Every now and then, we read something from the UN and other organizations about the hopelessness of feeding the world. We also periodically see complaints about high food prices.
Those of us involved with farming are well aware of the ideas promulgated by some members of the media that population growth will outstrip farmers’ ability to produce food. We recognize too, that millions of people have been moving toward income categories that allow for higher protein diets in developing nations which could mean more demand for the food we produce, especially meat. The past several years have ushered in increased media coverage about these issues, raising questions as to whether farmers will be able to meet the seemingly insatiable demand.
As market analysts and advisors, it is our job to not only help farmers with decision making, but also to help them contextualize the decisions they do make – to put those decisions into perspective, and move forward with rational and strategic plans.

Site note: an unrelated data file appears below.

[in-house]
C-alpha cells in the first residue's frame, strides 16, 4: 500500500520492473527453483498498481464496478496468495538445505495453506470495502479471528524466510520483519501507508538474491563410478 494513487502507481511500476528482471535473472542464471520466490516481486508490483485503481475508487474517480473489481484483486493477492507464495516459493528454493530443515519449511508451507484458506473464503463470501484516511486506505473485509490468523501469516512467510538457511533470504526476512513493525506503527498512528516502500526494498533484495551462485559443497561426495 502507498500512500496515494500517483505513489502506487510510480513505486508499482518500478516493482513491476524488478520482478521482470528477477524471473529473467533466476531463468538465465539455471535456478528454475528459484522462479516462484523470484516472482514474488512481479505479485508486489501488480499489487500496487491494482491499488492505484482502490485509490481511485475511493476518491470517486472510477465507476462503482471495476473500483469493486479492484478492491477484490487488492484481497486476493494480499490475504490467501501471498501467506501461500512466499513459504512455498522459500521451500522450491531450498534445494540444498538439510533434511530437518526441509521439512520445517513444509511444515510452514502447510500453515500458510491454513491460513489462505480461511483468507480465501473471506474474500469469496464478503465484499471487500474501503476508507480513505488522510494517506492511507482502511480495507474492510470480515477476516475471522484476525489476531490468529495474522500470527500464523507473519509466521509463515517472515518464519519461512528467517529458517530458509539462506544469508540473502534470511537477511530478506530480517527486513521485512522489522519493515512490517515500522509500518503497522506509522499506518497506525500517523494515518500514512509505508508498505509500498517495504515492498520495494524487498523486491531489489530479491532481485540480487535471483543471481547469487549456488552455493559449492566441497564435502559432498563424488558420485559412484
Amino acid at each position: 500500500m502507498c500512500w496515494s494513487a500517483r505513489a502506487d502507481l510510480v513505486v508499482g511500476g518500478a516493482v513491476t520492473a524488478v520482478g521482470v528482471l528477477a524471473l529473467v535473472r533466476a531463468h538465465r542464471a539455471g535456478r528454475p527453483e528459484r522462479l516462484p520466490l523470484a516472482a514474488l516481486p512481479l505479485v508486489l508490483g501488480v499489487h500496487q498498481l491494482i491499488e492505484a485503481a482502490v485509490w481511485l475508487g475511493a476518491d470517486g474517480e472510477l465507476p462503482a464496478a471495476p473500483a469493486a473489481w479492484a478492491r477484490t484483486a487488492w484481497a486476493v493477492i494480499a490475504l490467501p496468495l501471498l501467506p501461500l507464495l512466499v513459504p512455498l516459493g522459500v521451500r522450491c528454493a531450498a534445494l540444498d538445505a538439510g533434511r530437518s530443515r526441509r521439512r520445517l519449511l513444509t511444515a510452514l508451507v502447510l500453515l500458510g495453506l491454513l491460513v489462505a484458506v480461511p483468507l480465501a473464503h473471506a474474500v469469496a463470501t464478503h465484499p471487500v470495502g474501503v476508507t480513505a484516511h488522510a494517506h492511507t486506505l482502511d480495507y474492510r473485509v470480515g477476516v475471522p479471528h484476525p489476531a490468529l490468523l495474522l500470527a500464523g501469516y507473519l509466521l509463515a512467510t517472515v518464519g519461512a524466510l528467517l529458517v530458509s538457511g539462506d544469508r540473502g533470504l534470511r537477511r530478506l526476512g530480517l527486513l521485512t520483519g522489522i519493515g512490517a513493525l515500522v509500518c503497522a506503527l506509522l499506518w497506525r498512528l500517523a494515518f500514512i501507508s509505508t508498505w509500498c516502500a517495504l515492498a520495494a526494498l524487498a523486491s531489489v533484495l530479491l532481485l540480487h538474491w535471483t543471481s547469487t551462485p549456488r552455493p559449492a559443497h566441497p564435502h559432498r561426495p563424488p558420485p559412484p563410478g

I say this because one of the most difficult things about the markets is the psychological aspect. It’s hard to shake a feeling of “what if”.
There are many reasons I love being involved with agriculture and food. Among them, the fact that agriculture is a core industry – one that keeps evolving, keeps innovating, and will continue to be a foundation for our country and the people of this world who need to eat.
Put simply, agriculture is a true contributor to the health and well-being of our society and the wealth of our country. Or put even more simply, it is a value creator.
Wondering when to hedge, or how to do it successfully? While each situation is different, the following tips may provide some guidance around when to hedge, and how to get the best results when you do.
1. Decide whether you’re hedging to lock in a good profit for your crop or to make a buck in futures. If you’re doing it because it makes sense for your farming business, it’s probably a good decision. If you’re doing it just to make some money trading futures, you’re embarking on what could be a slippery slope of painful speculative losses.
I first started studying commodity markets when I was 24 years old. One reason I’ve stayed involved with them – and stayed keenly interested in them – is that I’m always learning something new. Something new about the world, about human nature, about myself. Something new about my business, the process of the job, the clients we serve.
Here are some of things I’ve learned as a perpetual student of the markets.